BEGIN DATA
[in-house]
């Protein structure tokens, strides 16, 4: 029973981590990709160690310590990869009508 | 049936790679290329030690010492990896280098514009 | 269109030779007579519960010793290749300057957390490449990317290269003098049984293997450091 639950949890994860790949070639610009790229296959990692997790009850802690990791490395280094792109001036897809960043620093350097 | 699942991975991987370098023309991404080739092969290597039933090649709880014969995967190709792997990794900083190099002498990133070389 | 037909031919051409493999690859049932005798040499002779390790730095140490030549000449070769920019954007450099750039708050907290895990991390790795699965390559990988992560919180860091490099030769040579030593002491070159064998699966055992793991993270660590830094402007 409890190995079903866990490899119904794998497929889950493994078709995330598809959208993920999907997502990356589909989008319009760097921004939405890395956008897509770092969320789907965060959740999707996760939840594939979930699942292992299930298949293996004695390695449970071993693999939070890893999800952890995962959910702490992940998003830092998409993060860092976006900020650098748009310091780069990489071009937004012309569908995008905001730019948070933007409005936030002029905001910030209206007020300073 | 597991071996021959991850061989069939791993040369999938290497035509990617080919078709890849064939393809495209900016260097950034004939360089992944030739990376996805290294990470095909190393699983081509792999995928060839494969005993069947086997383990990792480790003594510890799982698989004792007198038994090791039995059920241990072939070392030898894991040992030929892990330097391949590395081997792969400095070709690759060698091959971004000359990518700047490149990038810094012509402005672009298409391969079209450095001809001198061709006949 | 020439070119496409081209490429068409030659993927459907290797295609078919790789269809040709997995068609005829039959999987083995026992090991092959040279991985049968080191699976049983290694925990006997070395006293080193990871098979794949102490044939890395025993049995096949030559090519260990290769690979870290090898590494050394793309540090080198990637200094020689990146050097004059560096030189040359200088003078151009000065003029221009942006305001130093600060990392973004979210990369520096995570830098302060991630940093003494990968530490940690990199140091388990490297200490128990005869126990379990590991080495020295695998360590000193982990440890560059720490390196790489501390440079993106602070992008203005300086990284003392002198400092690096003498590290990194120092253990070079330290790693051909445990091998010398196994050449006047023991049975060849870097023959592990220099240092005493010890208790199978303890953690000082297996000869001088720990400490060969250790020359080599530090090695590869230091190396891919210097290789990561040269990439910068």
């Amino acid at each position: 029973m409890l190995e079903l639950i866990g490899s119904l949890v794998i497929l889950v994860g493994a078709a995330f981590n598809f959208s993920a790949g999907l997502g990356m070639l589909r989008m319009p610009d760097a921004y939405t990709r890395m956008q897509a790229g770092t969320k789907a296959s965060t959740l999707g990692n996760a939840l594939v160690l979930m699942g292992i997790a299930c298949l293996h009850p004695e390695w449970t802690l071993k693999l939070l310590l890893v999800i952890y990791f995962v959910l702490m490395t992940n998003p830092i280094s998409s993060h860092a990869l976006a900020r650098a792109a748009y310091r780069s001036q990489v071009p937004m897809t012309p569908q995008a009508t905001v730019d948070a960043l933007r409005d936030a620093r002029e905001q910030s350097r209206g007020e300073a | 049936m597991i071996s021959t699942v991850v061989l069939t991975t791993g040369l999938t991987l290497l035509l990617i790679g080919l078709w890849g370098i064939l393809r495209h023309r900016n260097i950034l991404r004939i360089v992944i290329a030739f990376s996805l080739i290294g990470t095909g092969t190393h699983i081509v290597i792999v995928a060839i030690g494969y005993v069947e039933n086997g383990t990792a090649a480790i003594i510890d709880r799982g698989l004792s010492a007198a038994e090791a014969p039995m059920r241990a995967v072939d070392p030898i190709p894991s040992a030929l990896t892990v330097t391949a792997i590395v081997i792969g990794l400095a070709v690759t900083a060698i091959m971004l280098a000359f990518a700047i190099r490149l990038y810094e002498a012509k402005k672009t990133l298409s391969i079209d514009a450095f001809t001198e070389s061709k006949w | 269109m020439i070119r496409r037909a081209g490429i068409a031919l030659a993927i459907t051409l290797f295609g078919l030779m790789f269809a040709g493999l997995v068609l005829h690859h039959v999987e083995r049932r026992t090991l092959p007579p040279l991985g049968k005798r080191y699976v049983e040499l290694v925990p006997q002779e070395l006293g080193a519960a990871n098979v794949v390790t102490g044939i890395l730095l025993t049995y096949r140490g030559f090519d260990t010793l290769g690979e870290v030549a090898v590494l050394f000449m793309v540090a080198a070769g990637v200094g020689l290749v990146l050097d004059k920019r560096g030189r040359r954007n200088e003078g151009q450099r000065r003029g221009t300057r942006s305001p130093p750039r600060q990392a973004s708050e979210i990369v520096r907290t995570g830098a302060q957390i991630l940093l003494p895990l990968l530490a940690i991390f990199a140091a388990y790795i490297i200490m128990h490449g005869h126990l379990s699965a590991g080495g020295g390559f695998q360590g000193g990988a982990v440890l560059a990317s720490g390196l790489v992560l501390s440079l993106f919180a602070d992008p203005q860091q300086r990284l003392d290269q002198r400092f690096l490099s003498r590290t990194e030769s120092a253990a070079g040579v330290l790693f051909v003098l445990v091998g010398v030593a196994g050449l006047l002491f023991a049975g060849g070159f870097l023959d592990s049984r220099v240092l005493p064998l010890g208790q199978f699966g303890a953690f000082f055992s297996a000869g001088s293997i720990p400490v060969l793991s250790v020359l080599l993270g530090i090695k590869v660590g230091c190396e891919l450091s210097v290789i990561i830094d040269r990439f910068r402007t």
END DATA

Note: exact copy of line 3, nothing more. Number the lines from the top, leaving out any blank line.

């Amino acid at each position: 029973m409890l190995e079903l639950i866990g490899s119904l949890v794998i497929l889950v994860g493994a078709a995330f981590n598809f959208s993920a790949g999907l997502g990356m070639l589909r989008m319009p610009d760097a921004y939405t990709r890395m956008q897509a790229g770092t969320k789907a296959s965060t959740l999707g990692n996760a939840l594939v160690l979930m699942g292992i997790a299930c298949l293996h009850p004695e390695w449970t802690l071993k693999l939070l310590l890893v999800i952890y990791f995962v959910l702490m490395t992940n998003p830092i280094s998409s993060h860092a990869l976006a900020r650098a792109a748009y310091r780069s001036q990489v071009p937004m897809t012309p569908q995008a009508t905001v730019d948070a960043l933007r409005d936030a620093r002029e905001q910030s350097r209206g007020e300073a | 049936m597991i071996s021959t699942v991850v061989l069939t991975t791993g040369l999938t991987l290497l035509l990617i790679g080919l078709w890849g370098i064939l393809r495209h023309r900016n260097i950034l991404r004939i360089v992944i290329a030739f990376s996805l080739i290294g990470t095909g092969t190393h699983i081509v290597i792999v995928a060839i030690g494969y005993v069947e039933n086997g383990t990792a090649a480790i003594i510890d709880r799982g698989l004792s010492a007198a038994e090791a014969p039995m059920r241990a995967v072939d070392p030898i190709p894991s040992a030929l990896t892990v330097t391949a792997i590395v081997i792969g990794l400095a070709v690759t900083a060698i091959m971004l280098a000359f990518a700047i190099r490149l990038y810094e002498a012509k402005k672009t990133l298409s391969i079209d514009a450095f001809t001198e070389s061709k006949w | 269109m020439i070119r496409r037909a081209g490429i068409a031919l030659a993927i459907t051409l290797f295609g078919l030779m790789f269809a040709g493999l997995v068609l005829h690859h039959v999987e083995r049932r026992t090991l092959p007579p040279l991985g049968k005798r080191y699976v049983e040499l290694v925990p006997q002779e070395l006293g080193a519960a990871n098979v794949v390790t102490g044939i890395l730095l025993t049995y096949r140490g030559f090519d260990t010793l290769g690979e870290v030549a090898v590494l050394f000449m793309v540090a080198a070769g990637v200094g020689l290749v990146l050097d004059k920019r560096g030189r040359r954007n200088e003078g151009q450099r000065r003029g221009t300057r942006s305001p130093p750039r600060q990392a973004s708050e979210i990369v520096r907290t995570g830098a302060q957390i991630l940093l003494p895990l990968l530490a940690i991390f990199a140091a388990y790795i490297i200490m128990h490449g005869h126990l379990s699965a590991g080495g020295g390559f695998q360590g000193g990988a982990v440890l560059a990317s720490g390196l790489v992560l501390s440079l993106f919180a602070d992008p203005q860091q300086r990284l003392d290269q002198r400092f690096l490099s003498r590290t990194e030769s120092a253990a070079g040579v330290l790693f051909v003098l445990v091998g010398v030593a196994g050449l006047l002491f023991a049975g060849g070159f870097l023959d592990s049984r220099v240092l005493p064998l010890g208790q199978f699966g303890a953690f000082f055992s297996a000869g001088s293997i720990p400490v060969l793991s250790v020359l080599l993270g530090i090695k590869v660590g230091c190396e891919l450091s210097v290789i990561i830094d040269r990439f910068r402007t």